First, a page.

Then we have to assign consequences to criminal actions, and my ideas here are pretty radical because I think we need to reconsider the purpose of prisons. We should stop thinking of them as “corrections” facilities and begin thinking of them as places we send people of whom we are afraid. For life. If I’m afraid of a rapist today I will still be afraid of him or her in twenty years. I feel the same about any violent offenders. No three strikes because in this game you only get one. Maybe there could be a way for the offenders to demonstrate that we no longer need to fear them at some point in the future, but I don’t know of any such way. So the only people I’d send to prison are violent offenders.
I’d be creative with non-violent offenders and the punishment would vary by the crime. For minor offenses (traffic violations, minor embezzlement, corporate fraud, etc.) I would continue imposing fines; the more severe the crime the higher the fine. The goal is to deter future behavior by the offender and others. Does deterrence work for some crimes? Yes. I only need to ask; why do you stay within a few MPH of the speed limit when you drive? Most of us do so because we fear a fine.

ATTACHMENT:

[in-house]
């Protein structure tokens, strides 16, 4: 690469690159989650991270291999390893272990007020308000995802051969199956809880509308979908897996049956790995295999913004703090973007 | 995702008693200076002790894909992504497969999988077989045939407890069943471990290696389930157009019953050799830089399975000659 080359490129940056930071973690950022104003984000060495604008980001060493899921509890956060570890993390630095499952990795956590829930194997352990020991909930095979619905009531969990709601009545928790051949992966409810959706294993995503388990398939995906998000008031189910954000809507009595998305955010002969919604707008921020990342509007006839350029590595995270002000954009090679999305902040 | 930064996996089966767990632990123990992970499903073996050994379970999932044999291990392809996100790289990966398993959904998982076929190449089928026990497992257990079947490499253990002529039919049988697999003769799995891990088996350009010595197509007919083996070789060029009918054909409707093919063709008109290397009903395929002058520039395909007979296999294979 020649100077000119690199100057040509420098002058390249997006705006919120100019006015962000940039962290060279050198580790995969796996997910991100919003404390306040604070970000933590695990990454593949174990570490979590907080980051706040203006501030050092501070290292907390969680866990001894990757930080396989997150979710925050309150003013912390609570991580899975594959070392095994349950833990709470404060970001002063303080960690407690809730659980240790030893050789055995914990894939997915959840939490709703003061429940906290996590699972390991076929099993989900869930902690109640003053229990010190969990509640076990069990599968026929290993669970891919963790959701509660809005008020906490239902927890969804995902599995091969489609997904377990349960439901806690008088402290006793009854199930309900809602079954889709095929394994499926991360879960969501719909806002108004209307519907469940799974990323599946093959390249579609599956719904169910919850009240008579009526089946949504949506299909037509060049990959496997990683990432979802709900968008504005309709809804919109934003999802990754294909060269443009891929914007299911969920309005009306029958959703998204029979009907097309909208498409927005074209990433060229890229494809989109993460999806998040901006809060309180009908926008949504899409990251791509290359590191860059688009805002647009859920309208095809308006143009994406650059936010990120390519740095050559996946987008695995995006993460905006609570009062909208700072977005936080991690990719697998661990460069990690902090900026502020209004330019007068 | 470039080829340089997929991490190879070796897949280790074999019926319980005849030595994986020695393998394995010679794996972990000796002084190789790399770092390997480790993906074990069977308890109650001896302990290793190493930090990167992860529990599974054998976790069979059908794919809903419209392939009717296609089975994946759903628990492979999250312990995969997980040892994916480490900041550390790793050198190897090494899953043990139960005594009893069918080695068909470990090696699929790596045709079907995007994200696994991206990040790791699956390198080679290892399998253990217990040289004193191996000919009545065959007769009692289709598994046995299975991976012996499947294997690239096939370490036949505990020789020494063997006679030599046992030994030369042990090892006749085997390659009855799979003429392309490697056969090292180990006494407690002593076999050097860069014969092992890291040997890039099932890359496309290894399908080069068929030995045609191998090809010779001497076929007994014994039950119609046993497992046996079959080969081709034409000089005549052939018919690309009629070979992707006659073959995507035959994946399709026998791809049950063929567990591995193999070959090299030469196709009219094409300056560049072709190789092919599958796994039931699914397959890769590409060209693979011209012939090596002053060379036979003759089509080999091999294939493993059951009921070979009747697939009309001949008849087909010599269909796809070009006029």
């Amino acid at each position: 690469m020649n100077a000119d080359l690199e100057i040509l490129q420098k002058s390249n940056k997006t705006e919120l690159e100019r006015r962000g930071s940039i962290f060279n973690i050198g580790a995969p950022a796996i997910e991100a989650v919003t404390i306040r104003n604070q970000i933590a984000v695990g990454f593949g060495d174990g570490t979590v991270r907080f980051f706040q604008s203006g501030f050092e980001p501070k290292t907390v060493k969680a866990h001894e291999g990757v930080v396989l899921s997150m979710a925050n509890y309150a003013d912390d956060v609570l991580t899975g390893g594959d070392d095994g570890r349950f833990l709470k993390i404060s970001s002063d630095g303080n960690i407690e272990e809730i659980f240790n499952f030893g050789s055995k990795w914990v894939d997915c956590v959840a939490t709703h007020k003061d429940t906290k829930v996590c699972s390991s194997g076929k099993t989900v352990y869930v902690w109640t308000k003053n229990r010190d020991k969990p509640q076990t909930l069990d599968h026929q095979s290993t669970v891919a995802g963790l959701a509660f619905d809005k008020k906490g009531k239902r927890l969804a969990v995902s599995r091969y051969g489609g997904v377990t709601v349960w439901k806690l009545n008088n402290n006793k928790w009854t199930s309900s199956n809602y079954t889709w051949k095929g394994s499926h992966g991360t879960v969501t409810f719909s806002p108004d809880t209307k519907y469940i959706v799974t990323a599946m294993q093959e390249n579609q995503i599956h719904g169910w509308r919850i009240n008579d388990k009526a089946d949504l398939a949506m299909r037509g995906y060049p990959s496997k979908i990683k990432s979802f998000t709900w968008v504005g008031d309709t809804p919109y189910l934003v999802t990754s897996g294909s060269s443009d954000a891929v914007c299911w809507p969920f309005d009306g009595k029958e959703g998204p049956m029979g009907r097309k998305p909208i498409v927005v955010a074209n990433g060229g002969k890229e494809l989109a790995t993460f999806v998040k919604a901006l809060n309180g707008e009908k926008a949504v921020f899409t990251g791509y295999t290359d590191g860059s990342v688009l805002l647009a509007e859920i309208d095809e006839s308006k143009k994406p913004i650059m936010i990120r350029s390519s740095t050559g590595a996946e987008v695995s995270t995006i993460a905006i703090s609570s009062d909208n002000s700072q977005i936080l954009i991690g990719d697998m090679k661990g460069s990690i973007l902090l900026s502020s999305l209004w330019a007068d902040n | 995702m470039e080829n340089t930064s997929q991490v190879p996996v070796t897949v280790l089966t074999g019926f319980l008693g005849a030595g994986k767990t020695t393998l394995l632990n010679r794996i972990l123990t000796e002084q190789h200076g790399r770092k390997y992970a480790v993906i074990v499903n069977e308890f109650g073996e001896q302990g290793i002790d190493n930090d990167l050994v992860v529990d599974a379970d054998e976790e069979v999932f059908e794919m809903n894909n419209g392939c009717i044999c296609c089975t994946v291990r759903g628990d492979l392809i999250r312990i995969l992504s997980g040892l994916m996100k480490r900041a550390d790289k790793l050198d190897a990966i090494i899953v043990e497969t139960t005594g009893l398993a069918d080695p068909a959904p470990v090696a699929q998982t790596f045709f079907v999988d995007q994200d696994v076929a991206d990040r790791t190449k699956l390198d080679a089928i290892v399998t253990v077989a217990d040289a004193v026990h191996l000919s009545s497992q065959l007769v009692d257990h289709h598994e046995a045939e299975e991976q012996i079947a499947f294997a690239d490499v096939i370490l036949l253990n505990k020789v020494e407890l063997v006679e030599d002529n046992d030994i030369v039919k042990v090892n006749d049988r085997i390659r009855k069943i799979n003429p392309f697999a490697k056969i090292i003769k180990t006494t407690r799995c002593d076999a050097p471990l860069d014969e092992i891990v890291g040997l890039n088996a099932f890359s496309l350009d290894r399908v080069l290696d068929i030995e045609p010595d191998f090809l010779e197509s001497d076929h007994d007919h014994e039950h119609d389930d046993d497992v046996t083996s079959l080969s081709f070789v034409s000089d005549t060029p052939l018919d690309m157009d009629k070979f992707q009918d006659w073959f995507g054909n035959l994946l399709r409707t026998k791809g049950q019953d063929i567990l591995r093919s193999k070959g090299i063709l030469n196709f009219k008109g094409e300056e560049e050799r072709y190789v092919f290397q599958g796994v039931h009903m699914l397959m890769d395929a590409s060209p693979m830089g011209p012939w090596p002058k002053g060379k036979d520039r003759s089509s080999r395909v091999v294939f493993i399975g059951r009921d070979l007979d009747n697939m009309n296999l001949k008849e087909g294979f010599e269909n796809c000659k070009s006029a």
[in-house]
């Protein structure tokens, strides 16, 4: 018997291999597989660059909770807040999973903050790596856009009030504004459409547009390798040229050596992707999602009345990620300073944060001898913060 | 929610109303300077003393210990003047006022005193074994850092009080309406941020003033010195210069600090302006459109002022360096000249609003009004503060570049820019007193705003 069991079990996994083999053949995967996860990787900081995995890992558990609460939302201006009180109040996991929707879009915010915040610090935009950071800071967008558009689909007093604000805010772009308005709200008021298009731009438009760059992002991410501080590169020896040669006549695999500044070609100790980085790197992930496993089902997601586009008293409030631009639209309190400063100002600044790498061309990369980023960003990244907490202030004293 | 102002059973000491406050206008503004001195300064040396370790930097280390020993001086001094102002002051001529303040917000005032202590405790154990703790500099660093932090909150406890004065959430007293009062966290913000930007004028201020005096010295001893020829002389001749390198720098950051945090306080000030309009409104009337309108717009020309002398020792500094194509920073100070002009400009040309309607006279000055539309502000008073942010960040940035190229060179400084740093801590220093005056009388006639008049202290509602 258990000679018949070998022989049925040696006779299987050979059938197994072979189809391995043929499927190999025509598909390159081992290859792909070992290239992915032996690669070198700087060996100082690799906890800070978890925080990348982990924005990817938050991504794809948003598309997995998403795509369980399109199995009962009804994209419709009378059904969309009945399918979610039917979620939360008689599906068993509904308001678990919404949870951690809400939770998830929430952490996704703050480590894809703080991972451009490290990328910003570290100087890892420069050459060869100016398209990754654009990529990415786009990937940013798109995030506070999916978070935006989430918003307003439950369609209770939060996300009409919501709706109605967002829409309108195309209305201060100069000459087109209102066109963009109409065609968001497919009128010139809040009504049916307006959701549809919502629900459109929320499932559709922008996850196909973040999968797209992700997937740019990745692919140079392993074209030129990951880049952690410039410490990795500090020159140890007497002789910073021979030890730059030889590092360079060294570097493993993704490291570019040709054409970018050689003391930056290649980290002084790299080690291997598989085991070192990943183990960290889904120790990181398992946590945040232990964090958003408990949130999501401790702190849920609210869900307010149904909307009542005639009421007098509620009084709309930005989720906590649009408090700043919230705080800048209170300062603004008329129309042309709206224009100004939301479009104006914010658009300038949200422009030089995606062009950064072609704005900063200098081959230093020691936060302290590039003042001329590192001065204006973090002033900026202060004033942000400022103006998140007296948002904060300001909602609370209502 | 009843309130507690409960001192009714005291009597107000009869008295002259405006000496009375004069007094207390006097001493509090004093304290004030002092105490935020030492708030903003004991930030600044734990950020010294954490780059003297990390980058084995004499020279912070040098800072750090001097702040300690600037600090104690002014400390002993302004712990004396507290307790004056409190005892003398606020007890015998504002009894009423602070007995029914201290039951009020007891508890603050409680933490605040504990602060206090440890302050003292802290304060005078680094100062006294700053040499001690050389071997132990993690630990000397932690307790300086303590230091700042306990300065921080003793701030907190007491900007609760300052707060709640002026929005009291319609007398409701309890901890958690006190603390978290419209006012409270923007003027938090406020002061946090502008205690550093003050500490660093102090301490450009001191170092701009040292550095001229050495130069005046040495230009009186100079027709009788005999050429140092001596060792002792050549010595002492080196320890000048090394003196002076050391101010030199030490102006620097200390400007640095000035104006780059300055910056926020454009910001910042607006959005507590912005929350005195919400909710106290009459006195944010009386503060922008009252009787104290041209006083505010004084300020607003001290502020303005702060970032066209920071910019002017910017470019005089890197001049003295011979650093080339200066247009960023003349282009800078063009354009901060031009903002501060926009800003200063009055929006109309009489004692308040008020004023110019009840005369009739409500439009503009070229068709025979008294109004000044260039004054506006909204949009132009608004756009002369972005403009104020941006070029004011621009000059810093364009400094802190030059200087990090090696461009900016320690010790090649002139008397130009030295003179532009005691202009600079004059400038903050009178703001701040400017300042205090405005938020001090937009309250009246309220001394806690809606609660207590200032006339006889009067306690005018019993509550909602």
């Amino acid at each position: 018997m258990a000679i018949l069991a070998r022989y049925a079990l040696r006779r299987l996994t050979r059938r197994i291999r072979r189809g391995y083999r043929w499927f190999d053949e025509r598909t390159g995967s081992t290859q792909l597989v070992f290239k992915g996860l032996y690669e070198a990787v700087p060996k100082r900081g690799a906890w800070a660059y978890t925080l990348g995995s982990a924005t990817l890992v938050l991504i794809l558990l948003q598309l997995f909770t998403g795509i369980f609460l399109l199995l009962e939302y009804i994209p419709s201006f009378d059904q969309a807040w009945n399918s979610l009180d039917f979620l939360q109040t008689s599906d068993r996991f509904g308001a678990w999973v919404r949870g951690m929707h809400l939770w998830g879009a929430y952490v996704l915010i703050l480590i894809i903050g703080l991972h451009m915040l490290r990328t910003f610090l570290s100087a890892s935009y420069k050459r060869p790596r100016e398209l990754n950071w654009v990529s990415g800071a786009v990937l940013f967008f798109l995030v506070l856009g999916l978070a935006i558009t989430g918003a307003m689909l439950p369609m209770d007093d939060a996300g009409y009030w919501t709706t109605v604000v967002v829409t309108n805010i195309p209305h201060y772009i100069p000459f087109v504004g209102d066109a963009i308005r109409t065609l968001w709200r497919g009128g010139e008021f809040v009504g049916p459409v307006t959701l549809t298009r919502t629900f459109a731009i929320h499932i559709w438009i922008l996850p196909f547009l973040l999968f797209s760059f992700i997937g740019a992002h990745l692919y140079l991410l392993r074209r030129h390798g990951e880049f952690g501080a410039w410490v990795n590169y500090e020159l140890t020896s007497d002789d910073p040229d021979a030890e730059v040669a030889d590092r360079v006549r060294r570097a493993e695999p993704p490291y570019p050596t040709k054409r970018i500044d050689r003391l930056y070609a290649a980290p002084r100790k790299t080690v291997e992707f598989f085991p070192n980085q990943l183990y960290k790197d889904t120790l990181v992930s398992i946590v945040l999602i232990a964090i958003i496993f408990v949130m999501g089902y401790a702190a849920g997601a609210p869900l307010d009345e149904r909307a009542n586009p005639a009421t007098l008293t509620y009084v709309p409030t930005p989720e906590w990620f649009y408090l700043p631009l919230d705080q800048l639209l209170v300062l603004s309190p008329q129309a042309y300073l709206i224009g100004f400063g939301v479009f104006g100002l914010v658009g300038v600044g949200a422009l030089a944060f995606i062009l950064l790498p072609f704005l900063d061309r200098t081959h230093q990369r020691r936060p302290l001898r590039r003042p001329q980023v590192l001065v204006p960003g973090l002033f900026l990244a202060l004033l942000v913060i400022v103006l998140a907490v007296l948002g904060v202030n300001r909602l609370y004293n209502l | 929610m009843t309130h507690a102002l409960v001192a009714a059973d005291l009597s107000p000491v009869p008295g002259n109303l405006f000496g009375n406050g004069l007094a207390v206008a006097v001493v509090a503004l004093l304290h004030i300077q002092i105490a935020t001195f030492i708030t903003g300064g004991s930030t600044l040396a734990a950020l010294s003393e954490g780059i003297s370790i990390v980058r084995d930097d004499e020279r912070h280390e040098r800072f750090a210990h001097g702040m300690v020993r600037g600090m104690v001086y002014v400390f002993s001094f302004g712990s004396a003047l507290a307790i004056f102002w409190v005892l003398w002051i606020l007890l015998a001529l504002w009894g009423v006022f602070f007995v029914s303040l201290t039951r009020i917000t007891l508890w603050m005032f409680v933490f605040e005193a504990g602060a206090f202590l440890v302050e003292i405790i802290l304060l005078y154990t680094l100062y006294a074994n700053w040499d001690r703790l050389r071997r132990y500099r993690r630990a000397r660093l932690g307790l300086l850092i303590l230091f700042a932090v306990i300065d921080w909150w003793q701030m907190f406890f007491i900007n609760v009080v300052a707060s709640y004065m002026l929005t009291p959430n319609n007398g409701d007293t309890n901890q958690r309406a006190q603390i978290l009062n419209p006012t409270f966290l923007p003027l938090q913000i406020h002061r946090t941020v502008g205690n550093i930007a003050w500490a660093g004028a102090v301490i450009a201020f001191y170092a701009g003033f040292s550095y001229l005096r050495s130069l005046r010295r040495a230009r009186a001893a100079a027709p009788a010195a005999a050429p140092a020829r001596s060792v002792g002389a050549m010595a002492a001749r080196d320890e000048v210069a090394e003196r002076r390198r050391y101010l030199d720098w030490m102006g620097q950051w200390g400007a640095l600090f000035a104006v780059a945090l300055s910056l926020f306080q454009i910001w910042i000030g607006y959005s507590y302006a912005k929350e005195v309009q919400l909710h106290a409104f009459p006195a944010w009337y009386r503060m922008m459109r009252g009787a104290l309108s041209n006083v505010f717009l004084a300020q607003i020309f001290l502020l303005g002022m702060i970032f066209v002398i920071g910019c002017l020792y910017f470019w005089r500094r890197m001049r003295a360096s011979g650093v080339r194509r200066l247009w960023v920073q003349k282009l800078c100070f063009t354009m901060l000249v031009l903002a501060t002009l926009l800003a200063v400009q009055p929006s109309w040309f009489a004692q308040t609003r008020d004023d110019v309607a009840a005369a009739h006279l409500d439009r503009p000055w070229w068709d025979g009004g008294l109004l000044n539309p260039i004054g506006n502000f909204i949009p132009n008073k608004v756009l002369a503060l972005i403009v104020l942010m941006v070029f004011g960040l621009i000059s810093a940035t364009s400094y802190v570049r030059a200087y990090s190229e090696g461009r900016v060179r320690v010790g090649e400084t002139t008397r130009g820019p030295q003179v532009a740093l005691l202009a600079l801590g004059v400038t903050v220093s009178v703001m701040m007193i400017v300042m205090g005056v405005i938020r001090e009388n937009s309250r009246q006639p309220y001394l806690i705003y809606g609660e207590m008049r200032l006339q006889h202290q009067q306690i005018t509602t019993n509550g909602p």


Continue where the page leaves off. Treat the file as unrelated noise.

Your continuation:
For more serious criminal offenders I would require community service, electronic monitoring, shock boot camp (I know repeat DUI offenders whose lives were turned around by this experience), and various rehabilitation services. We should allow judges to exercise creativity so they may craft an appropriate punishment for each circumstance.
We should also eliminate three-strikes laws and mandatory minimum sentences, but I’ll save those for later.
As of March, 2016 the United States was holding more than 2.3 million prisoners in its federal, state, and local prisons, and more than half of those incarcerated were confined for non violent offenses. You probably know that we have the highest incarceration rate in the world, yet we still have the highest crime rate of all similar countries. I really think it is time to reconsider our ideas regarding crime and punishment.